Onshore wind companies provided the largest revenue stream for the Norwegian renewables industry from sales of equipment, construction and consultancy services in 2019, overtaking hydropower, according to a report published on Friday.
Onshore wind is a new source of energy for the Nordic country which has, for decades, relied on hydropower to produce nearly all of its electricity.
Total Norwegian renewable industry turnover, excluding the production and sale of power and heat, reached a record-high 45.1 billion crowns ($4.89 billion) last year, up nearly 30% year-on-year, showed an analysis by Multiconsult for the oil and energy ministry and the Norwep foundation.
Onshore wind stood for 14.2 billion crowns, ahead of hydropower with 11.3 billion crowns and offshore wind with 11.1 billion crowns. Solar power’s revenue totaled 6.3 billion crowns and bio energy 2.2 billion crowns.
The report includes domestic and foreign subsidiary revenues as well as exports.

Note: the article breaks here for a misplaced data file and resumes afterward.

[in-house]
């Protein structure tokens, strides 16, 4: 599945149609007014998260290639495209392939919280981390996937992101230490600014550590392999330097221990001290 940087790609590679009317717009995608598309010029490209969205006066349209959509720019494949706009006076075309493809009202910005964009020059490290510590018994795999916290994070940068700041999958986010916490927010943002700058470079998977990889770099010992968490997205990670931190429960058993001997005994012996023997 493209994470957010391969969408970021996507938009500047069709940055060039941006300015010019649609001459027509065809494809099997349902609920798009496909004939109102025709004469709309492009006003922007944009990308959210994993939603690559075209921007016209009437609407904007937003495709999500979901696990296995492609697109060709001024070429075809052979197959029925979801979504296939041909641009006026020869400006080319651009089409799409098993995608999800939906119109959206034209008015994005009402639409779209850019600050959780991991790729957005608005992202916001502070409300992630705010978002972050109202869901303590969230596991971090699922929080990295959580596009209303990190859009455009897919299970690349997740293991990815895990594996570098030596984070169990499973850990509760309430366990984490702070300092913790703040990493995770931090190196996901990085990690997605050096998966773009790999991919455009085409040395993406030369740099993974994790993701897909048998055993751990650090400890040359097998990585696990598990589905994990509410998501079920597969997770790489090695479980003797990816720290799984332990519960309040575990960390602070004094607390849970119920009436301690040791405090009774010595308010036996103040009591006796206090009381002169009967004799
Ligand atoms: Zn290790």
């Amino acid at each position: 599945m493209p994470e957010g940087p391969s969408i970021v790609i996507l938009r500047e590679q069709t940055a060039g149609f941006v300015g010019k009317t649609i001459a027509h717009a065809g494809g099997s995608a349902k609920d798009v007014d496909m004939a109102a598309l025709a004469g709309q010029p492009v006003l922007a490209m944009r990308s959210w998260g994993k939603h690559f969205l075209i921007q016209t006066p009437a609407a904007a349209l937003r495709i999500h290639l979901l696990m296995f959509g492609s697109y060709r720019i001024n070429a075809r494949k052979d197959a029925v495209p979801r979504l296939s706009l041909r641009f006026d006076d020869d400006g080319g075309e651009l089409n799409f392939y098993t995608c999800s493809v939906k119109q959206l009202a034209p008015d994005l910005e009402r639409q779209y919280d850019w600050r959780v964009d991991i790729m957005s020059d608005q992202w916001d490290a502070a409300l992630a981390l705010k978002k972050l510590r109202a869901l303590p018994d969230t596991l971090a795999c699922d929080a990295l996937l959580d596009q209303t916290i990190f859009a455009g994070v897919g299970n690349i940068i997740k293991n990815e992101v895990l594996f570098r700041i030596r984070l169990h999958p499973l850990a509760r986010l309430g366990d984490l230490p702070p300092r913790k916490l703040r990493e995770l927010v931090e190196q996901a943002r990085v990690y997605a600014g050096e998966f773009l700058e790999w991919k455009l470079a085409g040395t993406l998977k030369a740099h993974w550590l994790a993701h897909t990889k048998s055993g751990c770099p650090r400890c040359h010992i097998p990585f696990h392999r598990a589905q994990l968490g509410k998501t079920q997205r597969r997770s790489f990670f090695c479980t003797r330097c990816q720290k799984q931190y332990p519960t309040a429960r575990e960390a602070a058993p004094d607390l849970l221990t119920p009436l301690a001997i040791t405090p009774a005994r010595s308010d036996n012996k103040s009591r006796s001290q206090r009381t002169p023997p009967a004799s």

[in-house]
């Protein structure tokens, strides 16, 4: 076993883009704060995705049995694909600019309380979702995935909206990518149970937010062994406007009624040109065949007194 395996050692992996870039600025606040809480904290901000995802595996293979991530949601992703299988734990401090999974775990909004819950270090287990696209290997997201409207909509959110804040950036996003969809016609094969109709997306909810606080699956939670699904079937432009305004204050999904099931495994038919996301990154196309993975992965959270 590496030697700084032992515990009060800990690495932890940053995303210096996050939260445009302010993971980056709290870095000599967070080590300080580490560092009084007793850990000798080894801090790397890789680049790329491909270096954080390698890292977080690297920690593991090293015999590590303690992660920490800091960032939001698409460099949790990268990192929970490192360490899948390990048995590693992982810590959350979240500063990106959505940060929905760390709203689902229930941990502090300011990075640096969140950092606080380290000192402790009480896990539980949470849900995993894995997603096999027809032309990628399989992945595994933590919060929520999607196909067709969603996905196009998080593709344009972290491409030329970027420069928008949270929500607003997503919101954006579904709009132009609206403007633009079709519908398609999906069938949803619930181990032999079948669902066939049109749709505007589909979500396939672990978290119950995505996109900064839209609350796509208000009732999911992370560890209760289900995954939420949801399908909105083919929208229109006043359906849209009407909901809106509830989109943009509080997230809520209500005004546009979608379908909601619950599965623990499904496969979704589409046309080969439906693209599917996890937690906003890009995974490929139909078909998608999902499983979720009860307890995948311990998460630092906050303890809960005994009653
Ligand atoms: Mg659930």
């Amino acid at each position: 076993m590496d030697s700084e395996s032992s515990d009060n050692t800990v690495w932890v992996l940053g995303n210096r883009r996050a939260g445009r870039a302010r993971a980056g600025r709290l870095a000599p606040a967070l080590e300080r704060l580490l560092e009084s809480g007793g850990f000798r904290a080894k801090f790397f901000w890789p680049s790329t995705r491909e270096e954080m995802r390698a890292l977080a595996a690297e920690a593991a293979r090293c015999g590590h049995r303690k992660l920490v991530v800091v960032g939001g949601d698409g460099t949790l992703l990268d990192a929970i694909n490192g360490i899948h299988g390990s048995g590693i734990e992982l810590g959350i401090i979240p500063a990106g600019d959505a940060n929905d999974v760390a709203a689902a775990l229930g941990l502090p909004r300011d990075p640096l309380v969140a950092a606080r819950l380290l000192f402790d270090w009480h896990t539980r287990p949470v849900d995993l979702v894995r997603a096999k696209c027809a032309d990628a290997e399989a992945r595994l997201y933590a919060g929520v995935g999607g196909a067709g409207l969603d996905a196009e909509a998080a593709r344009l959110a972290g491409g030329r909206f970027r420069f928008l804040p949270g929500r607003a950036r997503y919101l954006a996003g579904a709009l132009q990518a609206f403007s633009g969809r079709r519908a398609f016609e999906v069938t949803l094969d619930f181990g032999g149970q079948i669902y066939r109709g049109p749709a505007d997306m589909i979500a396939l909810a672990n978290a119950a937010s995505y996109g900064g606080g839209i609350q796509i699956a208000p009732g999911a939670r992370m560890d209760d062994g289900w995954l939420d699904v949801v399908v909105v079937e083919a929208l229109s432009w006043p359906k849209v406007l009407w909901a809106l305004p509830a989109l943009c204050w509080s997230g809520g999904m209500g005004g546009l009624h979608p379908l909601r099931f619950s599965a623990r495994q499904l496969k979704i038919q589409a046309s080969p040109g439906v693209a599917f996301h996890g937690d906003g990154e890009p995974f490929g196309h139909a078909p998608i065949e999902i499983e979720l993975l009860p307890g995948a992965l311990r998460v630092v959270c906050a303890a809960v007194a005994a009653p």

However, while 2019 had seen the construction of 780 megawatt of onshore wind capacity in Norway activity would dry up by 2022, when the region’s subsidy scheme closes to new entrants and amid a moratorium on new permits due to growing local opposition, the authors said.
Meanwhile, offshore wind revenues stemmed mostly from exports and subsidiaries outside of Norway, with no domestic wind farms built to date.
Still, the sector is seen as a new business target for the country’s dominant oil and gas industry as it seeks to keep up with the global energy transition.
To incentivize the switch, the Norwegian government in June announced it would accept applications to build up to 4.5 gigawatts of offshore wind in two North Sea areas from 2021.
Turnover from Norwegian oil services firms totaled 397 billion crowns in 2019, showed a report from Rystad Energy commissioned by the government.
While employment in the renewables service industry totaled 14,447 full-time positions in 2019, according to the report.
Statistics office SSB last pegged employment in the oil and gas industry at 140,000 jobs.
($1 = 9.2295 Norwegian crowns)
(Reporting by Nora Buli; editing by David Evans)
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